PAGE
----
Written after reading Ishi by Theodora Kroeber (8 December 1990 - 6 January 1991) after Edwin Markham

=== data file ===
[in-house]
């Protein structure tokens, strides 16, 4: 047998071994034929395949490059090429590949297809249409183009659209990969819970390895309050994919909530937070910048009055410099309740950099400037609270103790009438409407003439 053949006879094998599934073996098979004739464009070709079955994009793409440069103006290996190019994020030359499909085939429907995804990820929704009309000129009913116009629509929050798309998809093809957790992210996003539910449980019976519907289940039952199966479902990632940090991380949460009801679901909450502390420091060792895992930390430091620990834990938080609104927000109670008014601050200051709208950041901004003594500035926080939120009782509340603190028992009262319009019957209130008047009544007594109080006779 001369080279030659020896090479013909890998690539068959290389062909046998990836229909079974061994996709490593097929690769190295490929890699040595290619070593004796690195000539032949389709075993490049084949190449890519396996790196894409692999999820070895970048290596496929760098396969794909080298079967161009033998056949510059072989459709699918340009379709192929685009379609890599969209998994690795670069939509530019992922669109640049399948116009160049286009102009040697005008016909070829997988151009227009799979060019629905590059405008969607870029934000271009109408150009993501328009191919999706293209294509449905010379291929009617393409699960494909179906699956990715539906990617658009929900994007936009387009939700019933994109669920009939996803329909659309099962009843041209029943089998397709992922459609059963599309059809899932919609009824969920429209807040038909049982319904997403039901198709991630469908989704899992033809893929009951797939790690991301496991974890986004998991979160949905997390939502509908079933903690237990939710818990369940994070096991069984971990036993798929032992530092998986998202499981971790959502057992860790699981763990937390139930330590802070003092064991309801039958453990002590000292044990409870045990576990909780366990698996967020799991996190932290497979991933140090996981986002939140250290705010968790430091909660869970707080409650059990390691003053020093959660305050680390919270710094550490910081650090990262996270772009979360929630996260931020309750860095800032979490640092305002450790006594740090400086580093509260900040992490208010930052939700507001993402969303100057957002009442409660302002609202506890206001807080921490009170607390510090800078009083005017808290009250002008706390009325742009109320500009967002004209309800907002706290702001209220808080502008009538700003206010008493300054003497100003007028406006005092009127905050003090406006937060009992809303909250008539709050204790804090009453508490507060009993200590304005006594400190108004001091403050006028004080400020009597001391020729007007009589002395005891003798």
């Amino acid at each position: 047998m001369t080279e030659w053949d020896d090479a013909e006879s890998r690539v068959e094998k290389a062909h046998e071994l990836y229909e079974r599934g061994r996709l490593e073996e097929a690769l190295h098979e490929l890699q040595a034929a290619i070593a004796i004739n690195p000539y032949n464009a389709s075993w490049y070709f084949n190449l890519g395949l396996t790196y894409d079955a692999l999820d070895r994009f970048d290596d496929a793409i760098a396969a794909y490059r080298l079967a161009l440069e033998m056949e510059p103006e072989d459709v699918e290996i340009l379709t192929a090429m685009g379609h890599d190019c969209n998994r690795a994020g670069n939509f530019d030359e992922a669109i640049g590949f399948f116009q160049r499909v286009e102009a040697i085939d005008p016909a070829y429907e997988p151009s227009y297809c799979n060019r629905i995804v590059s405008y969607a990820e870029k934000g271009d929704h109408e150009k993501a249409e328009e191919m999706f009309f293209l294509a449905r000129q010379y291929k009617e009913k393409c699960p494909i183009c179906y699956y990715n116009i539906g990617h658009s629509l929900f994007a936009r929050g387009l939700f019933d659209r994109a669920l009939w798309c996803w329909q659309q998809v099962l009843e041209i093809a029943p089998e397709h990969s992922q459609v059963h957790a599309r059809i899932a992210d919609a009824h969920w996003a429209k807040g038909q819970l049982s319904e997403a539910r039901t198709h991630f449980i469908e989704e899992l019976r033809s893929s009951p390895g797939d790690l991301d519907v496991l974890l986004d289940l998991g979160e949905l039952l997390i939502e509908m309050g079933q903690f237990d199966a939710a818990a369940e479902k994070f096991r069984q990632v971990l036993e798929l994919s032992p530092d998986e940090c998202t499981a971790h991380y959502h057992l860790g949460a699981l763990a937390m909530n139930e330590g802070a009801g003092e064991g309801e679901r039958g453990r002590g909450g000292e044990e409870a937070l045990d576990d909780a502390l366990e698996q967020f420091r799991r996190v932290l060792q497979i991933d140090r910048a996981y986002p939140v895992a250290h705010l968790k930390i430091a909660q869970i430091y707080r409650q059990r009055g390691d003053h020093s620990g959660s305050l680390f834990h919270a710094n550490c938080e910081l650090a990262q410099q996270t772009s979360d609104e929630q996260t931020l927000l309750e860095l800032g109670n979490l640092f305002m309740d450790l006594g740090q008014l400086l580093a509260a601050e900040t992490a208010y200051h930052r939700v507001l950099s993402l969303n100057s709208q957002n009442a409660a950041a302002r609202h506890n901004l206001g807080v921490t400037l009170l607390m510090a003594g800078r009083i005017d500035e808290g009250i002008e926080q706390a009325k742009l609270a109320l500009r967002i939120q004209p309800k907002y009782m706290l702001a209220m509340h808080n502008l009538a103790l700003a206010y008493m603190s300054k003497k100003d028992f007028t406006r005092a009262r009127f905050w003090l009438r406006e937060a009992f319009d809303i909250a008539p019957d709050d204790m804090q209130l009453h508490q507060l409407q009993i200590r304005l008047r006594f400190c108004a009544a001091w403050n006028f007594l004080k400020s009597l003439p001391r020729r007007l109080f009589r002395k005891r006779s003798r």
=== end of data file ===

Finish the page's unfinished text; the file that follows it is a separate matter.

He looks toward the camera without smiling before a world that has murdered his people. He stands barefoot in a shirt and frayed tunic open at the neck, his collarbones shining, his dark skin drawn taut across his cheekbones. He has hung leather thongs through his ear lobes. He has burnt his hair short. His eyes are clear, but we can’t see in them his Yana name— no one who knows it is left alive. No one can see in his eyes the world where he might have lived before the white men, learning in his place with his people the skills with which a man may gain respect among the canyons below Mount Lassen, among creeks and scrub brush, salmon and deer, utterly destroyed, utterly alone. His arms hang loosely at his sides, his fine hands curve in, away from us. His eyebrows are raised as if to see us as carefully as we see him, surrounded by whiteness that represents the light.